Chapter

Towards a Grudging Toleration, 1774–1789

John McManners

in Church and Society in Eighteenth-Century France Volume 2: The Religion of the People and the Politics of Religion

Published in print July 1999 | ISBN: 9780198270041
Published online November 2003 | e-ISBN: 9780191600692 | DOI: http://dx.doi.org/10.1093/0198270046.003.0026

Series: Oxford History of the Christian Church

 Towards a Grudging Toleration, 1774–1789

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By the beginning of Louis XVI's reign the Huguenots of the Desert had come to see themselves as loyal subjects of the French king, and many of the Catholic parish clergy acquiesced in a ‘patchwork pattern of edgy toleration, at the mercy of events and the vagaries of malicious or fanatical individuals’. At the beginning of his reign, Louis announced his intention to enforce the anti‐Protestant laws properly, but soon realized that this was both unpopular and impractical. The proponents of toleration, led by the parlement of Paris, gradually gained the upper hand, despite the continuing opposition of the Church establishment. The issue of civil marriage was the main bone of contention, while supporters of tolerance cited foreign examples. The royal edict of toleration in 1787 was a grudging document, maintaining Protestants as second‐class citizens and ‘did little more than end the fiction that there were no Protestants in France’.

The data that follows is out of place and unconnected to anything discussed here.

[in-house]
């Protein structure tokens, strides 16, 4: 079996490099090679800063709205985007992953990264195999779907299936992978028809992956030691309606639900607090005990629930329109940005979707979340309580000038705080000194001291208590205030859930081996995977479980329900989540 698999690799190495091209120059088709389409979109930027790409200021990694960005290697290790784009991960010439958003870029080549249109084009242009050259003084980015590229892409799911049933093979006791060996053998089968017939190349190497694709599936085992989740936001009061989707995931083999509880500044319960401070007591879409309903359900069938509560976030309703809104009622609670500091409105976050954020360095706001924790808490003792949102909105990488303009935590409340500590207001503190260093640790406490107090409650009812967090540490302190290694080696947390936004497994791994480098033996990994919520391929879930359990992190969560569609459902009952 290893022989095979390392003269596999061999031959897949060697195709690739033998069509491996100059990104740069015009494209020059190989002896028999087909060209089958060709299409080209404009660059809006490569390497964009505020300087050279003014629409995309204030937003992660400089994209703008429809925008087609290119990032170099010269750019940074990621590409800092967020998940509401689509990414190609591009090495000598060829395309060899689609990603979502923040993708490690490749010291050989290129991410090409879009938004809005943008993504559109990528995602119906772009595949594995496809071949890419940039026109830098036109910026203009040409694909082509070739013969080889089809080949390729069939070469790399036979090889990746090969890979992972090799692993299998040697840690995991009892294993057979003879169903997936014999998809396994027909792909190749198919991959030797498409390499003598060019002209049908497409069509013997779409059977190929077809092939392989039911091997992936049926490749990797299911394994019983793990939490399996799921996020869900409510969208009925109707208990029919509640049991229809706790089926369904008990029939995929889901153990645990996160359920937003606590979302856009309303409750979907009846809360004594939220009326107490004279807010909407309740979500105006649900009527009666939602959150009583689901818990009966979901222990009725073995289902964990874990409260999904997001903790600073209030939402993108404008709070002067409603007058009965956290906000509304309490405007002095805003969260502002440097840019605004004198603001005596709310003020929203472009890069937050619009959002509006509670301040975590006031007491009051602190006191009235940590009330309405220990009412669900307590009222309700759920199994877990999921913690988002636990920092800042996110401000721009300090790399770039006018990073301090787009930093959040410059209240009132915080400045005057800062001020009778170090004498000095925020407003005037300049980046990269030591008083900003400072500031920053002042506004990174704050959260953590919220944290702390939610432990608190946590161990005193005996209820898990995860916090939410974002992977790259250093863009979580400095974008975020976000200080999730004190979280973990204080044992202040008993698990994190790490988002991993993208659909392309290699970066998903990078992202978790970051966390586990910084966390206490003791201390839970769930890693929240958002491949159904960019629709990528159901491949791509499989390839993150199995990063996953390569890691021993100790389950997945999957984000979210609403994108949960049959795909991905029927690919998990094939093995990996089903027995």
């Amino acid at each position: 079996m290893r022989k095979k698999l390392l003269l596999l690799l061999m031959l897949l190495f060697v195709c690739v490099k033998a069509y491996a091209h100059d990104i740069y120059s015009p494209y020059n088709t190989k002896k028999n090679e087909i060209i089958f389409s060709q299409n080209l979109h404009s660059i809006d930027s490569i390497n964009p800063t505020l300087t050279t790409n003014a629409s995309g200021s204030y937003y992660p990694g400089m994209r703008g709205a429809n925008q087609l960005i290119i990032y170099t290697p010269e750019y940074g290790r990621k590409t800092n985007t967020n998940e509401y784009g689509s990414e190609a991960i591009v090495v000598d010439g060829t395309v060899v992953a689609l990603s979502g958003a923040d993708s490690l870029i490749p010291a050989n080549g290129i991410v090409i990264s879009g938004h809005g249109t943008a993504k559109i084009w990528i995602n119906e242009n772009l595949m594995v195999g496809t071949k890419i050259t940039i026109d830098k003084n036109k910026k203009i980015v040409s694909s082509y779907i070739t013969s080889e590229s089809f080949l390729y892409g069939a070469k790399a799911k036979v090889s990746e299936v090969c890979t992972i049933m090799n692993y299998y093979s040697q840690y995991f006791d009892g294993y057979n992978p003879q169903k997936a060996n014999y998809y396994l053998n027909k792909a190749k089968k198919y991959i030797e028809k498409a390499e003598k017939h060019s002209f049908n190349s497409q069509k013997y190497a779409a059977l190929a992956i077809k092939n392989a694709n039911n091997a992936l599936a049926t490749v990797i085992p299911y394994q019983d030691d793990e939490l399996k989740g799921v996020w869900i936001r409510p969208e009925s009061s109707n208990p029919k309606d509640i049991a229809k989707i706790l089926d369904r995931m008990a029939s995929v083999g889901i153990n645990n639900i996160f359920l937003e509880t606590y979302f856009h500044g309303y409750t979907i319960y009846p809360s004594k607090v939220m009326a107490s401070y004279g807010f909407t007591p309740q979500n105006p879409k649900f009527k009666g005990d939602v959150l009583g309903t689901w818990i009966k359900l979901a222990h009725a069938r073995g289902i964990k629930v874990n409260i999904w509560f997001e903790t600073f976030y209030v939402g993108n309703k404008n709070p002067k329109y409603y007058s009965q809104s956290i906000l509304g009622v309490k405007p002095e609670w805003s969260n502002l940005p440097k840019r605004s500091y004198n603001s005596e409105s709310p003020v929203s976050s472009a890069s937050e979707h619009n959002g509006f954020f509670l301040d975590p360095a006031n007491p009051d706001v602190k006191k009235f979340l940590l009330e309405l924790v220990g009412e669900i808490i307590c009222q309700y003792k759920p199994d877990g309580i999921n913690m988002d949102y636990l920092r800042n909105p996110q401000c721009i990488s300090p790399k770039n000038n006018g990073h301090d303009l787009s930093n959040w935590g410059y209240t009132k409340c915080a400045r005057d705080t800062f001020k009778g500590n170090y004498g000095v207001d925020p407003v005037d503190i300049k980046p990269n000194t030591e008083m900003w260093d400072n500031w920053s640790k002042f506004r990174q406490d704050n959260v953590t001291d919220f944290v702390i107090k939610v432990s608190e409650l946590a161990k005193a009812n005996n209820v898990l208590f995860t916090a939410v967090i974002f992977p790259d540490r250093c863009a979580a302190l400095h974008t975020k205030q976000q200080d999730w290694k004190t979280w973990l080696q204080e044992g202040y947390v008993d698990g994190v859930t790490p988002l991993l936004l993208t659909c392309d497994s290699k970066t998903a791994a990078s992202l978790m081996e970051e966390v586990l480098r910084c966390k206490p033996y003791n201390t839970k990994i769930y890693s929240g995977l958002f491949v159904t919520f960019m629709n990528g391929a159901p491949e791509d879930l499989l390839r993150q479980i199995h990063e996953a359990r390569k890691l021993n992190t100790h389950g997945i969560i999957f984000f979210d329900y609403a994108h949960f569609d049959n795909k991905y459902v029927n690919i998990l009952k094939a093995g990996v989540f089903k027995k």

Keywords: Huguenots; Louis XVI; parlements; religious toleration

Chapter.  6225 words. 

Subjects: History of Christianity

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